- May 06, 2016
- Ned Erickson
So two days after I returned from Harry Potter World, I woke up to my eyes glued shut! I think I remember something like this happening once to Ron Weasley. Or was it Neville Longbottom? I thought about taking a Sharpee and writing on a t-shirt: “I took my daughter to Harry Potter World and All I Got Was Pink Eye.”
The worst part of it was that I was supposed to go to a National Fellows Conference that afternoon in Washington D.C. I made some calls and the doctors I talked to said I’d probably be fine by that evening. One called me in some eyedrops. I proceeded up to D.C.
My eyes were not better by that evening. There was yellow goop getting in the way of my eyeballs which made driving through D.C. traffic super fun! To make it worse – Prince died. Which was totally sad, but when you are in a car for six hours, there is only so many times you can hear Purple Rain before you go nuts.
I spent the night with my friend Nathan, who lives on Columbia Avenue right downtown. There is an awesome roof on his apartment building, the kind that allows you to see the whole city. We grabbed a few drinks and headed up the elevator. It was one of those misty nights, or maybe it wasn’t – it likely could have been my eyes. Everything was blurry.
In a few minutes, we were joined by several others who had decided the roof was the only appropriate place to mourn the death of Prince. One woman in particular, a French woman, just a few years younger than Prince, was falling to pieces. I consoled her the best I could. She played for me her favorite Prince song(s). I told her that Prince left the world a gift by recording songs that we can listen to for the rest of our lives.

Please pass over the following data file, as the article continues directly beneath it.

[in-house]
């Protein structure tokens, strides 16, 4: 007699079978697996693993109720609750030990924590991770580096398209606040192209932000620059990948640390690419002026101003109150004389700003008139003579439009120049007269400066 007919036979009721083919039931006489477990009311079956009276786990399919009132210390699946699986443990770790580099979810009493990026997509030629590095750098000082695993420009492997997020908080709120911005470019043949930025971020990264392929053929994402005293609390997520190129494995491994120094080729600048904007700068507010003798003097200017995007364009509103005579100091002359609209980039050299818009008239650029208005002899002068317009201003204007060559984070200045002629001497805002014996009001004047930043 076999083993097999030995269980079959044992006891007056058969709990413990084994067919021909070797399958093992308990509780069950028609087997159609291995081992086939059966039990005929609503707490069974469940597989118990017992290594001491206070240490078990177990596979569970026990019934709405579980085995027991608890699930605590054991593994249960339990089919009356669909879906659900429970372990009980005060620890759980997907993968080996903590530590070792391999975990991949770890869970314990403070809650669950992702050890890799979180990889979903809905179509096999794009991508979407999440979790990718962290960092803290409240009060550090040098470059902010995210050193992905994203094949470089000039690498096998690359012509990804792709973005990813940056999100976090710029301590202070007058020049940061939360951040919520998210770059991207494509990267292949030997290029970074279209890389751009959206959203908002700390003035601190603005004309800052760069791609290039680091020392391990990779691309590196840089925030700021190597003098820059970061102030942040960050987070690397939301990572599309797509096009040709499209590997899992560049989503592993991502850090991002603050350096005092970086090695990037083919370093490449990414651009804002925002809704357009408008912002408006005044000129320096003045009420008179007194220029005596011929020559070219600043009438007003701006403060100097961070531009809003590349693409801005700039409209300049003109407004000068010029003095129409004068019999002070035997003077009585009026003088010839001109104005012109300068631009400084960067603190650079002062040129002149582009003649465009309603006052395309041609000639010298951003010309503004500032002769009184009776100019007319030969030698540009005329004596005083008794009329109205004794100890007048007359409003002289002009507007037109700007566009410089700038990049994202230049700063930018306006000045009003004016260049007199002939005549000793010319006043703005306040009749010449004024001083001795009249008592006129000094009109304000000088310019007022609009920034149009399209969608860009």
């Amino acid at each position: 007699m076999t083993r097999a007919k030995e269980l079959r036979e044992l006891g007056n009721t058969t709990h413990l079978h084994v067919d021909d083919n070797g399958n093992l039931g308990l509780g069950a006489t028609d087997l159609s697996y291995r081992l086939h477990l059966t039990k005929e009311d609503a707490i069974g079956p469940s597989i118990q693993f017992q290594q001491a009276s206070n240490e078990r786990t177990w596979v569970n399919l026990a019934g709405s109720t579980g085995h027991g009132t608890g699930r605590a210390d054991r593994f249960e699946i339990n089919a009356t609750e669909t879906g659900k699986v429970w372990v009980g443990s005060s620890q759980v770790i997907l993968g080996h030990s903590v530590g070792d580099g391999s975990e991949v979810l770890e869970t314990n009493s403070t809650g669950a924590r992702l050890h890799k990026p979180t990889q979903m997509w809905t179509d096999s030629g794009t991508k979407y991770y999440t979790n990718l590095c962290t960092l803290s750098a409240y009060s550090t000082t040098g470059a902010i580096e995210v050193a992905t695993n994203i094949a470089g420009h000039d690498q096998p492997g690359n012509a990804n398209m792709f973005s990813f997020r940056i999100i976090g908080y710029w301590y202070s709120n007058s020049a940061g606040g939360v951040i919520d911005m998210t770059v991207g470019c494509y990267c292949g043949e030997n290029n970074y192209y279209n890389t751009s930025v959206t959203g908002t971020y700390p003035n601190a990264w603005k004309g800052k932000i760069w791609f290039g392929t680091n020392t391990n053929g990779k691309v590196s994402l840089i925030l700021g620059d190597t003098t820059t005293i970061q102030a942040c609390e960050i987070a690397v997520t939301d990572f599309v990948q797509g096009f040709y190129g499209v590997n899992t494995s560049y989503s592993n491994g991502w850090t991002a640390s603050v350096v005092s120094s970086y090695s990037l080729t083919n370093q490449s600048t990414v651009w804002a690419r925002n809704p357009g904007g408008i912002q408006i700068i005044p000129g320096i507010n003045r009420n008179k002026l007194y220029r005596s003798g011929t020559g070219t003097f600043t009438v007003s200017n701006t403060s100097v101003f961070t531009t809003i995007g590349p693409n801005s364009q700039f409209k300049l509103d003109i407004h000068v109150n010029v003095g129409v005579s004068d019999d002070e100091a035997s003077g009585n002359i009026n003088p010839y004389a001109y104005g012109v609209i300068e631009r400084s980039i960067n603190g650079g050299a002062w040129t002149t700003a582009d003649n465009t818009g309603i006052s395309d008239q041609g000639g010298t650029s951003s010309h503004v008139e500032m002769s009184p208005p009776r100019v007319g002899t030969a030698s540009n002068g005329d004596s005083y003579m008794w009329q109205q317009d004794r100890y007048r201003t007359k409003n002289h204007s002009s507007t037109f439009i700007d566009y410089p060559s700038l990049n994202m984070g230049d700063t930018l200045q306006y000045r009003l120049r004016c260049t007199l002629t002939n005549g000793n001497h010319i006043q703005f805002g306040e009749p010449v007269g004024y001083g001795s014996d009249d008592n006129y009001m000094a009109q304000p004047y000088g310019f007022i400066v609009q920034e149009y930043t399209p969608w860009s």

My friend and I finished our drinks as we sat and talked beneath the misty full moon above our Nation’s Capital. A night I will not soon forget.
My eyes were worse the next morning. It wasn’t going to be fun, but I knew that I had to go home. I couldn’t look myself in the mirror (literally, I couldn’t) knowing that I could potentially infect the entire Fellows Nation with Pink Eye.
It was a long drive.
And the eye business didn’t resolve itself for several more days – including an uncomfortable morning at church where I led worship and the prayers of the people.
It made me feel for those of us in this world with visible maladies. That was a hard part – the being looked at. Then there was the lack of physical touch – that was even harder. I didn’t touch a human for nearly a week. It was awful.
It has grown my compassion…
For those of us in this world that need a loving touch.
I think of Jesus reaching out his hand and touching the leper.
I am thinking about how we are called to be the hands of Jesus.